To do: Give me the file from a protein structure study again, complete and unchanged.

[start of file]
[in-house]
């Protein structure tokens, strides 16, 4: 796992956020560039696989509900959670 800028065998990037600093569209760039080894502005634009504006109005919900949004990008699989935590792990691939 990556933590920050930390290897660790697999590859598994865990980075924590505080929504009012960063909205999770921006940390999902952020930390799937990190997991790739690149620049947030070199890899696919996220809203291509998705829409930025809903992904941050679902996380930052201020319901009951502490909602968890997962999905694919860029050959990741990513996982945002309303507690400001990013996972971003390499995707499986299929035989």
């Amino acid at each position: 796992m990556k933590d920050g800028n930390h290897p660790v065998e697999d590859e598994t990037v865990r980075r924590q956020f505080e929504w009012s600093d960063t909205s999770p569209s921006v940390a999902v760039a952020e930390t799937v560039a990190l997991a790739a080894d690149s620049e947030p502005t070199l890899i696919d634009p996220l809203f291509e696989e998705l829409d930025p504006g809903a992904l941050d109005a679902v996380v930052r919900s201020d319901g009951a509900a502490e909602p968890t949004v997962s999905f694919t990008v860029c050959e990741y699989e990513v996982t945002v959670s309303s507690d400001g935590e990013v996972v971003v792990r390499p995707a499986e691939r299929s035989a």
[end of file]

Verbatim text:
[in-house]
């Protein structure tokens, strides 16, 4: 796992956020560039696989509900959670 800028065998990037600093569209760039080894502005634009504006109005919900949004990008699989935590792990691939 990556933590920050930390290897660790697999590859598994865990980075924590505080929504009012960063909205999770921006940390999902952020930390799937990190997991790739690149620049947030070199890899696919996220809203291509998705829409930025809903992904941050679902996380930052201020319901009951502490909602968890997962999905694919860029050959990741990513996982945002309303507690400001990013996972971003390499995707499986299929035989």
């Amino acid at each position: 796992m990556k933590d920050g800028n930390h290897p660790v065998e697999d590859e598994t990037v865990r980075r924590q956020f505080e929504w009012s600093d960063t909205s999770p569209s921006v940390a999902v760039a952020e930390t799937v560039a990190l997991a790739a080894d690149s620049e947030p502005t070199l890899i696919d634009p996220l809203f291509e696989e998705l829409d930025p504006g809903a992904l941050d109005a679902v996380v930052r919900s201020d319901g009951a509900a502490e909602p968890t949004v997962s999905f694919t990008v860029c050959e990741y699989e990513v996982t945002v959670s309303s507690d400001g935590e990013v996972v971003v792990r390499p995707a499986e691939r299929s035989a």